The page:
Grant Loven getting used to life in purple for the Tommies
Green had been the dominant color in Grant Loven's hockey life since childhood in East Grand Forks through juniors and his initial college choice. But after a midseason transfer to St. Thomas last winter, and a decent start for the Tommies in their foray into NCAA Division I hockey, the junior forward is enjoying a new shade.
MENDOTA HEIGHTS, Minn. — If there is one thing that looks odd about University of St. Thomas senior forward Grant Loven as he skates for the Tommies, it might be the jersey color. While still looking for that first NCAA Division I win, St. Thomas looks sharp as they get used to life at college hockey’s top level, in that combo of purple, white and black.
But if you know Loven, who hails from East Grand Forks, he was seemingly meant to wear green.
He skated for the Green Wave as a prep winning back-to-back Class A state titles. For a higher level of hockey-watching, the Loven clan would cross the Red River of the North to cheer for North Dakota, where his father, Troy, had played defense for four years in the 1980s.
Grant first played junior hockey for Cedar Rapids in the USHL, wearing green. Loven’s first college choice was Northern Michigan, where he played parts of three seasons in green for the Wildcats. But in the middle of last season, after six games for NMU as a junior, he felt the time was right for a change.
“I started out in Marquette (Mich.) and around Christmastime I decided to make a transfer. It was best for me,” Loven said, of his path to the new kids on the college hockey block. “When the opportunity came, being from Minnesota and the reputation St. Thomas has, that was something I wanted to be a part of the second I got that opportunity.”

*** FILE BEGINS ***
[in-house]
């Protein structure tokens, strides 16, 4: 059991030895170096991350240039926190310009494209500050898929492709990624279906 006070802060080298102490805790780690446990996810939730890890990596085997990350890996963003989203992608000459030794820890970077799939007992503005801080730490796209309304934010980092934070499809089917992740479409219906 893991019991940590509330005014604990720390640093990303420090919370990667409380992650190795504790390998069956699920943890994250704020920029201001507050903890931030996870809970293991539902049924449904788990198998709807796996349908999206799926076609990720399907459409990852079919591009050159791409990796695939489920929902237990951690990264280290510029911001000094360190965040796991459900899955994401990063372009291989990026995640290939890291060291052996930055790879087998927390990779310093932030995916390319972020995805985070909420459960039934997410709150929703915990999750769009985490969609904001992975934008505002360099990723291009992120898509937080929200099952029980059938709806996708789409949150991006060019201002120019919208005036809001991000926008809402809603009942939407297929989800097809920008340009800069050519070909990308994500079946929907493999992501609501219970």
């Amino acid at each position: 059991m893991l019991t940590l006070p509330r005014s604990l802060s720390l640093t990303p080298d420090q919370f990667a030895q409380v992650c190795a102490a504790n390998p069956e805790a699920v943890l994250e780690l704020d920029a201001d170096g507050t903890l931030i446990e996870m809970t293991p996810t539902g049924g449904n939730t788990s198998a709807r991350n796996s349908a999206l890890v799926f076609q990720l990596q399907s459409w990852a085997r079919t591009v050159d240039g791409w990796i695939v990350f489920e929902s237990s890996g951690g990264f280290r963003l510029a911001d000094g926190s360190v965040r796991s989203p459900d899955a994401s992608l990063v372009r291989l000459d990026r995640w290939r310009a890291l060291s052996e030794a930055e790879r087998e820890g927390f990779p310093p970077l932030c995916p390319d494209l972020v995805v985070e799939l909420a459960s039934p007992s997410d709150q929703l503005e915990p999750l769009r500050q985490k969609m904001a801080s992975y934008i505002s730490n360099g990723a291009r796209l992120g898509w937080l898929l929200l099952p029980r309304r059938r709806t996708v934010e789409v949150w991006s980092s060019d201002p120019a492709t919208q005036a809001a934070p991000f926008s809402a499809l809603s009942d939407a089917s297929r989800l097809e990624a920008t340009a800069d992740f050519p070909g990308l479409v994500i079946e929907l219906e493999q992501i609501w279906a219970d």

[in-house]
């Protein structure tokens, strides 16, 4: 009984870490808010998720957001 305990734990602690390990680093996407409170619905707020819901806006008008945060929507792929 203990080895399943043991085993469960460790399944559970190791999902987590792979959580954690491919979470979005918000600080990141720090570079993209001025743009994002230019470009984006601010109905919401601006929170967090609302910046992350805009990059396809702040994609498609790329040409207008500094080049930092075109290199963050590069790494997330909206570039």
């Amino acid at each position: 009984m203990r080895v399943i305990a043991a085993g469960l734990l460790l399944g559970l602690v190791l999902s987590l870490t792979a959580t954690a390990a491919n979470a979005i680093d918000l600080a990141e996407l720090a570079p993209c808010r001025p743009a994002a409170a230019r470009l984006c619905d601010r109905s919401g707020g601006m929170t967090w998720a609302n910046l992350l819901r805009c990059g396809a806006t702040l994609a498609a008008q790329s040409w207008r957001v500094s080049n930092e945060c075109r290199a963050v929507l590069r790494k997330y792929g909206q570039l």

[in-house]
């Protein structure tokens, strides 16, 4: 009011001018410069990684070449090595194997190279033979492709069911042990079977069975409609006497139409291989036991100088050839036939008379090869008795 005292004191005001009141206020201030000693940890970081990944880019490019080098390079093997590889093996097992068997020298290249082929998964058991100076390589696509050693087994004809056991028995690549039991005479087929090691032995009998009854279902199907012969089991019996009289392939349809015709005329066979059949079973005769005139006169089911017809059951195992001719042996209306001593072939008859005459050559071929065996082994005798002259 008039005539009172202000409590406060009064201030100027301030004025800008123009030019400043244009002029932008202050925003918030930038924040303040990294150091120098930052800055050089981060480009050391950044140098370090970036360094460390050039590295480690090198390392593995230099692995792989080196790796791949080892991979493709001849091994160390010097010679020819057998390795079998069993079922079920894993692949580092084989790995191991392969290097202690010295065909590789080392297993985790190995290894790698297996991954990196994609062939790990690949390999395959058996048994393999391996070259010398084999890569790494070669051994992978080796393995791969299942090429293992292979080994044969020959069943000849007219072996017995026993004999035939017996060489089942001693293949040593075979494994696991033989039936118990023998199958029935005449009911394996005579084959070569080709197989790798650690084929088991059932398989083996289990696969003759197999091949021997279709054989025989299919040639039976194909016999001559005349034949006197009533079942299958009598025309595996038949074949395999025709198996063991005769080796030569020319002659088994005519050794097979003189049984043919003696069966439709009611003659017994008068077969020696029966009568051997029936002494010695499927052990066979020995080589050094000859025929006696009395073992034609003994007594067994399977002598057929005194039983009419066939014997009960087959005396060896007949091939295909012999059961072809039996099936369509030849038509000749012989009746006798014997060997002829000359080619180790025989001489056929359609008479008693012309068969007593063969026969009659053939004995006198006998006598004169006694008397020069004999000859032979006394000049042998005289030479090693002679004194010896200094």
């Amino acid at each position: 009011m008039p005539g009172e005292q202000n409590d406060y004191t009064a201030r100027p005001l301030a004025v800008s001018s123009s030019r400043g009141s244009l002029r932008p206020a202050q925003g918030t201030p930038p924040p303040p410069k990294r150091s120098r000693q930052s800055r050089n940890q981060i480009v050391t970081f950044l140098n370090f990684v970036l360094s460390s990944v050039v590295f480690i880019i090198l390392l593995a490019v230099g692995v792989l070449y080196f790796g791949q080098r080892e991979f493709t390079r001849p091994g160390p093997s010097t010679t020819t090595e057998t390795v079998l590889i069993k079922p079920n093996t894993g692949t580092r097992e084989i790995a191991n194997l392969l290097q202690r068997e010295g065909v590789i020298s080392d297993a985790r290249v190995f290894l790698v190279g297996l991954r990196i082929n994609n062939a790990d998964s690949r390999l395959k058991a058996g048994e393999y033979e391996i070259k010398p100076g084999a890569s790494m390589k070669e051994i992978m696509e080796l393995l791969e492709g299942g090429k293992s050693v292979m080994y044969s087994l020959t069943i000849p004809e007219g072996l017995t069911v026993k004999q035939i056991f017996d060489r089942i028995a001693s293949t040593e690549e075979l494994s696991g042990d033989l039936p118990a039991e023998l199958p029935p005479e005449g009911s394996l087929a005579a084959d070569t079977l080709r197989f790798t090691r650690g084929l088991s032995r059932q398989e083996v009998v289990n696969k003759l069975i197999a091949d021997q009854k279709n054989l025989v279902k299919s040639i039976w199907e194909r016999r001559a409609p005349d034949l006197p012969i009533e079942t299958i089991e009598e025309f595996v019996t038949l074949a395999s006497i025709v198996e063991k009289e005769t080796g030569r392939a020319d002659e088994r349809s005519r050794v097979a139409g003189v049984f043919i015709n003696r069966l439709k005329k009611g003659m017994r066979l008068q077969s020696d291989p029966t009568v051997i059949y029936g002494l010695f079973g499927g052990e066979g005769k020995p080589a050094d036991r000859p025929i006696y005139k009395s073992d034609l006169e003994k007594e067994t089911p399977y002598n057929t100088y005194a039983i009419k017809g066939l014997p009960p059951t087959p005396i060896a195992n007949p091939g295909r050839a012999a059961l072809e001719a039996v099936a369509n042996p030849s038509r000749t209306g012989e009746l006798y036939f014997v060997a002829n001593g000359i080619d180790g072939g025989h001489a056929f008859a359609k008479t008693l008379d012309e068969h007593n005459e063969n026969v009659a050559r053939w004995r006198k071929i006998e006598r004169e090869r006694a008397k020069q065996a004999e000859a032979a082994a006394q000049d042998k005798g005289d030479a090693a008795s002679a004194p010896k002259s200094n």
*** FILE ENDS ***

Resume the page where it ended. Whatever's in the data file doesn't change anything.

Getting back into D-I mindset
It was a leap of faith, moving at the time from D-I down to D-III, and not knowing who would coach the Tommies into the next chapter. But after a two-goal weekend at Lake Superior State in his most recent outing, the bold bet Loven made on himself is looking like it will pay off. And the guy who was eventually picked to run the Tommies is liking what he has seen so far.
“Grant is just one of those guys who every day brings 100 percent effort. He’s quiet and just goes about his business and works hard,” said Tommies coach Rico Blasi. “For him, all his chances and his goals will come from hard work and just being tenacious on the puck. That’s what he does best. He’s like a dog on a bone, and you’ve got to let him do that.”
Loven played in nine games for the Tommies at the D-III level last winter, averaging a point-per-game. He has three points in six games for St. Thomas heading into their first true home series of the season, versus Ferris State this weekend at St. Thomas Ice Arena. A soft-spoken player who would prefer to let his on-ice work speak for him, Loven credits linemates Aaron Swanson and Andrew Kangas for the point production last weekend at Lake State.
“Sometimes it just bounces your way. You try to grid out the best you can,” Loven said of the two-goal series versus the Lakers. “I have good teammates around me that help me out and we move the puck and feed off each other. We’re building some chemistry that way.”
In addition to good bounces, Blasi sees a player quickly getting used to the D-I level again, and learning what he needs to do in both ends of the rink to be successful.
“He’s starting to think the game a little bit, where in the past, he’s relied on his strength and his tenacity,” Blasi said. “Now he’s got to actually make some plays and think about it defensively, so he’s growing in that aspect, for sure.”
If they warm up for the series with the Bulldogs as some disco plays in their rink this weekend, it will be a nod to the last time the Tommies met Ferris State on the ice. That was 44 years ago, in the 1977-78 season, when St. Thomas traveled to Big Rapids, Mich., where the home team got a sweep.
For Blasi, he’s fully ready to enjoy the comforts of home and get in a more “normal” week of work with his team after having to leave a day early for long trips to the Upper Peninsula the last two weekends.
Loven has joked that coming from the northern Red River Valley, then playing junior hockey in Minot, N.D., and Marquette, Mich., going to school in St. Paul almost feels like the South.
“It’s a little warmer here than in those places. I’m happy to be here,” he said.
Even if the color seems a little off.